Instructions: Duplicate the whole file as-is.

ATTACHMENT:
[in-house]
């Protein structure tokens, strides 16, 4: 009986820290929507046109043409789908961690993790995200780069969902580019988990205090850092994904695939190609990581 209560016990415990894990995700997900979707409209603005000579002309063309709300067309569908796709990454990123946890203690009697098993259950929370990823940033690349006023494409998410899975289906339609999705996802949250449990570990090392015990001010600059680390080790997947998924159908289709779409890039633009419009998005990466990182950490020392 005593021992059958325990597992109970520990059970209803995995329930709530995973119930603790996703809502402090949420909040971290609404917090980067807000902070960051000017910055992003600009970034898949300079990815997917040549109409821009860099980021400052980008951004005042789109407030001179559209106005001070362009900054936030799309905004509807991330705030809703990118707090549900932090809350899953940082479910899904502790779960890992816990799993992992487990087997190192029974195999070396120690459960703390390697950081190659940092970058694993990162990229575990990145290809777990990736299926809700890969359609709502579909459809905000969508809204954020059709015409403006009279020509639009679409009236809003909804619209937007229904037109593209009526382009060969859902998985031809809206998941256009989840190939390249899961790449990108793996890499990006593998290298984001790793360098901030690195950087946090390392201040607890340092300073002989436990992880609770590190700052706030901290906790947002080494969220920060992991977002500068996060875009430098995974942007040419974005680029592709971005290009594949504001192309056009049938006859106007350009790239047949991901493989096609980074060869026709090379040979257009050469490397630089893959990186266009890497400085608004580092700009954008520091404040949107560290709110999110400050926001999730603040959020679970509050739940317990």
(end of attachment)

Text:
[in-house]
């Protein structure tokens, strides 16, 4: 009986820290929507046109043409789908961690993790995200780069969902580019988990205090850092994904695939190609990581 209560016990415990894990995700997900979707409209603005000579002309063309709300067309569908796709990454990123946890203690009697098993259950929370990823940033690349006023494409998410899975289906339609999705996802949250449990570990090392015990001010600059680390080790997947998924159908289709779409890039633009419009998005990466990182950490020392 005593021992059958325990597992109970520990059970209803995995329930709530995973119930603790996703809502402090949420909040971290609404917090980067807000902070960051000017910055992003600009970034898949300079990815997917040549109409821009860099980021400052980008951004005042789109407030001179559209106005001070362009900054936030799309905004509807991330705030809703990118707090549900932090809350899953940082479910899904502790779960890992816990799993992992487990087997190192029974195999070396120690459960703390390697950081190659940092970058694993990162990229575990990145290809777990990736299926809700890969359609709502579909459809905000969508809204954020059709015409403006009279020509639009679409009236809003909804619209937007229904037109593209009526382009060969859902998985031809809206998941256009989840190939390249899961790449990108793996890499990006593998290298984001790793360098901030690195950087946090390392201040607890340092300073002989436990992880609770590190700052706030901290906790947002080494969220920060992991977002500068996060875009430098995974942007040419974005680029592709971005290009594949504001192309056009049938006859106007350009790239047949991901493989096609980074060869026709090379040979257009050469490397630089893959990186266009890497400085608004580092700009954008520091404040949107560290709110999110400050926001999730603040959020679970509050739940317990």